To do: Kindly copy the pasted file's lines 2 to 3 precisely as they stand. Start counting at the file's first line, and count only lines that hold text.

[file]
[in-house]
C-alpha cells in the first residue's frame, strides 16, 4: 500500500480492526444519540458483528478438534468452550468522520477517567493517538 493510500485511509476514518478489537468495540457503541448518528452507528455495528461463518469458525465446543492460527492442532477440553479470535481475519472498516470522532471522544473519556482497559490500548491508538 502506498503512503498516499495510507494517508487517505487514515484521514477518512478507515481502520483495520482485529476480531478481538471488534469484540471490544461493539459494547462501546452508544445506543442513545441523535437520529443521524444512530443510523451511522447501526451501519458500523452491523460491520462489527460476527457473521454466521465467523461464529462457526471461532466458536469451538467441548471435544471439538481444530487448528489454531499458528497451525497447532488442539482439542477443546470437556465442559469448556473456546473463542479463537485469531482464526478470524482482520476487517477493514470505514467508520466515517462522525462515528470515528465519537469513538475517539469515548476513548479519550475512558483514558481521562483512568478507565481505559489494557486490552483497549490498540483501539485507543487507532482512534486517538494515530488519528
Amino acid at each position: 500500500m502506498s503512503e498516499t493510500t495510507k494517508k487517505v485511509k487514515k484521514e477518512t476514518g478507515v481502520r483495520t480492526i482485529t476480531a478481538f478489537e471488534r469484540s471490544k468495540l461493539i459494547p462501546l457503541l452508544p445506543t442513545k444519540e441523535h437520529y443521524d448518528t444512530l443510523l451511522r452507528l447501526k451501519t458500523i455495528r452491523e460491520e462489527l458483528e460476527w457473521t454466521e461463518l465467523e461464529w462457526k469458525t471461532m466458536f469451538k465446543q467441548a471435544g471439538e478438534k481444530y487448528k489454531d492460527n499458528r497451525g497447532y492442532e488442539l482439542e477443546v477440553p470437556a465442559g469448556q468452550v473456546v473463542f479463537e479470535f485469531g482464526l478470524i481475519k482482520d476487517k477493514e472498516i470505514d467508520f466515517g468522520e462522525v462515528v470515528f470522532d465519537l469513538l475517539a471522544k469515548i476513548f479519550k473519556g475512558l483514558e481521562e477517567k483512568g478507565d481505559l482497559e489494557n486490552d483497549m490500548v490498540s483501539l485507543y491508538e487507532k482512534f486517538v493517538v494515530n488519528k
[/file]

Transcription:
C-alpha cells in the first residue's frame, strides 16, 4: 500500500480492526444519540458483528478438534468452550468522520477517567493517538 493510500485511509476514518478489537468495540457503541448518528452507528455495528461463518469458525465446543492460527492442532477440553479470535481475519472498516470522532471522544473519556482497559490500548491508538 502506498503512503498516499495510507494517508487517505487514515484521514477518512478507515481502520483495520482485529476480531478481538471488534469484540471490544461493539459494547462501546452508544445506543442513545441523535437520529443521524444512530443510523451511522447501526451501519458500523452491523460491520462489527460476527457473521454466521465467523461464529462457526471461532466458536469451538467441548471435544471439538481444530487448528489454531499458528497451525497447532488442539482439542477443546470437556465442559469448556473456546473463542479463537485469531482464526478470524482482520476487517477493514470505514467508520466515517462522525462515528470515528465519537469513538475517539469515548476513548479519550475512558483514558481521562483512568478507565481505559489494557486490552483497549490498540483501539485507543487507532482512534486517538494515530488519528
Amino acid at each position: 500500500m502506498s503512503e498516499t493510500t495510507k494517508k487517505v485511509k487514515k484521514e477518512t476514518g478507515v481502520r483495520t480492526i482485529t476480531a478481538f478489537e471488534r469484540s471490544k468495540l461493539i459494547p462501546l457503541l452508544p445506543t442513545k444519540e441523535h437520529y443521524d448518528t444512530l443510523l451511522r452507528l447501526k451501519t458500523i455495528r452491523e460491520e462489527l458483528e460476527w457473521t454466521e461463518l465467523e461464529w462457526k469458525t471461532m466458536f469451538k465446543q467441548a471435544g471439538e478438534k481444530y487448528k489454531d492460527n499458528r497451525g497447532y492442532e488442539l482439542e477443546v477440553p470437556a465442559g469448556q468452550v473456546v473463542f479463537e479470535f485469531g482464526l478470524i481475519k482482520d476487517k477493514e472498516i470505514d467508520f466515517g468522520e462522525v462515528v470515528f470522532d465519537l469513538l475517539a471522544k469515548i476513548f479519550k473519556g475512558l483514558e481521562e477517567k483512568g478507565d481505559l482497559e489494557n486490552d483497549m490500548v490498540s483501539l485507543y491508538e487507532k482512534f486517538v493517538v494515530n488519528k